This is Awesome!

This was in the opinion page of the Stanford Daily (http://daily.stanford.edu/article/2007/10/26/). Jim Richardson, the women’s swim coach at Michigan told me about it, thanks Jim.

Oddities & Katie-o-syncrasies: I don't believe in talent

October 26, 2007
By Katie Taylor

I hear it all the time, I swear. He’s a genius. He aced his chem final. She is brilliant. She ruined the curve in every math class.

She’s a mind-bogglingly gifted painter. He’s implausibly good at soccer. She’s a bona fide Lisa Simpson when it comes to the sax.

They are all so talented.

My dictionary tells me that “talent” pertains to a person who possesses unusual innate ability. I’m here to tell you, folks, that I don’t believe it for one minute. I don’t. Granted, there are a whole lot of intelligent, thoughtful, creative, athletic people on this campus. (Often, for my self-esteem, I wish there were fewer.) But geniuses and brilliance? You want to know how 4.3 GPA got those damn A+s? Or how Jazz Combo Pianist got those magic fingers?

They friggin’ studied their brains out.

The authors of Freakanomics (a great, quick read, btw), Steven Levitt and Stephen Dubner, published an article in The New York Times Magazine entitled, “A Star Is Made: Where Does Talent Really Come From?” The two economists reference current research that explores what makes people good at things they do.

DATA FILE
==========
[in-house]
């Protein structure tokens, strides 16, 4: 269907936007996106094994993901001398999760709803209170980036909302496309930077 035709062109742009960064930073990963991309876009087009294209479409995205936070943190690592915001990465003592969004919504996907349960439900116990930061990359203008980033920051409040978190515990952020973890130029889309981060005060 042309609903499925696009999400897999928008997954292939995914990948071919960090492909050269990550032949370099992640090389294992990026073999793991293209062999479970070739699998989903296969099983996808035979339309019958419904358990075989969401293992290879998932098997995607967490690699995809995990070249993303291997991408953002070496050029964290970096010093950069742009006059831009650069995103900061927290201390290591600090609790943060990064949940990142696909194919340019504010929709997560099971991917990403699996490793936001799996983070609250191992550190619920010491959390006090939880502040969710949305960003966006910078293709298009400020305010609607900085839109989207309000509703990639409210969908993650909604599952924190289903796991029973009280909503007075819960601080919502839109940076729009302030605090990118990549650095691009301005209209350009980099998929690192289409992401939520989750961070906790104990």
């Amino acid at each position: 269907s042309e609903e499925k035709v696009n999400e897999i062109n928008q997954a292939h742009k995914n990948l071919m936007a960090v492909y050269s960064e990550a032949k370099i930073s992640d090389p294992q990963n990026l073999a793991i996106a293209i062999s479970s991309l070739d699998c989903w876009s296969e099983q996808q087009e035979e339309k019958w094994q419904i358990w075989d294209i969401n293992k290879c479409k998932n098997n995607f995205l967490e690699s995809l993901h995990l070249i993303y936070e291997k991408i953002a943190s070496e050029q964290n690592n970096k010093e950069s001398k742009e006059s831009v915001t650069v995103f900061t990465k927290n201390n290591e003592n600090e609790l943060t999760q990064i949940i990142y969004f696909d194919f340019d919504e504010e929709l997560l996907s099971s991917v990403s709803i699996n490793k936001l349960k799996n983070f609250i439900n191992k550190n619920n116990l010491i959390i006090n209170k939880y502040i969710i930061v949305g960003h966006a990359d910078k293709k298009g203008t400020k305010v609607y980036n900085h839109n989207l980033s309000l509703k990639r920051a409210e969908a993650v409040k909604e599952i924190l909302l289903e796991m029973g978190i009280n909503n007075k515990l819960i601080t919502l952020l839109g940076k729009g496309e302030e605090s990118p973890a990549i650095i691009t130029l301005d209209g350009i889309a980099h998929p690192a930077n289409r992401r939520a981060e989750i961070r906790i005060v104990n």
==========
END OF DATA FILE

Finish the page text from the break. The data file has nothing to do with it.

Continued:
One group of researchers analyzing experts at Scrabble, darts, golf and surgery agree that talent is overvalued. Instead, the researchers point to the power of “deliberate practice” — practice that includes goal-setting, immediate feedback, and focus on technique, as well as the outcome.

Studies have shown that memory isn’t linked genetically — incredible increases in random-number memorization can be achieved through studying how to memorize and with memorization practice. In a look at elite soccer players, it was found that a vast majority of European World Cup players were born in January, February and March — Jan. 1 cut-off dates for youth leagues favor older and more experienced players.

Florida State Psychology Prof. Anders Ericsson writes on the new findings: “A lot of people believe there are some inherent limits they were born with. But there is surprisingly little hard evidence that anyone could attain any kind of exceptional performance without spending a lot of time perfecting it.”

So, stars aren’t born. The self-made man is truly self-made. And practice does make perfect.


At 11/9/07, 7:54 PM, Anonymous Anonymous said...

Eye opener the things we don't see. Years and years of sacrifice. Athletes working on their craft before the crowds show up.

At 11/12/07, 4:57 PM, Anonymous Bryan Baldridge said...

I see the problem of age cut-offs for youth leagues all the time. Children will stop playing a sport entirely becuse they are among the youngest and therefore not among the best. Furthermore, they will not be selected for all-star teams and traveling teams. These teams often have better coaches and more focused teammates. Thus children who may potentially thrive in a particular sport are turned off to it purely because ot their birthday.

Every sport has different cut-offs which are usully tied to the start of the season. It's been interesting to see how my two boys with birthdays in Jan and Dec have been impacted.

We are in a baseball league that recently changed the cut-off date. The result was that my son instantly went from being the 3rd pitcher to being the 5th. Needless to say he didn't much time on the mound and one tenth of his basball life was forever lost. He's now gravitating away from the sport he'd loved since age 2, to other sports with better cut-off dates.


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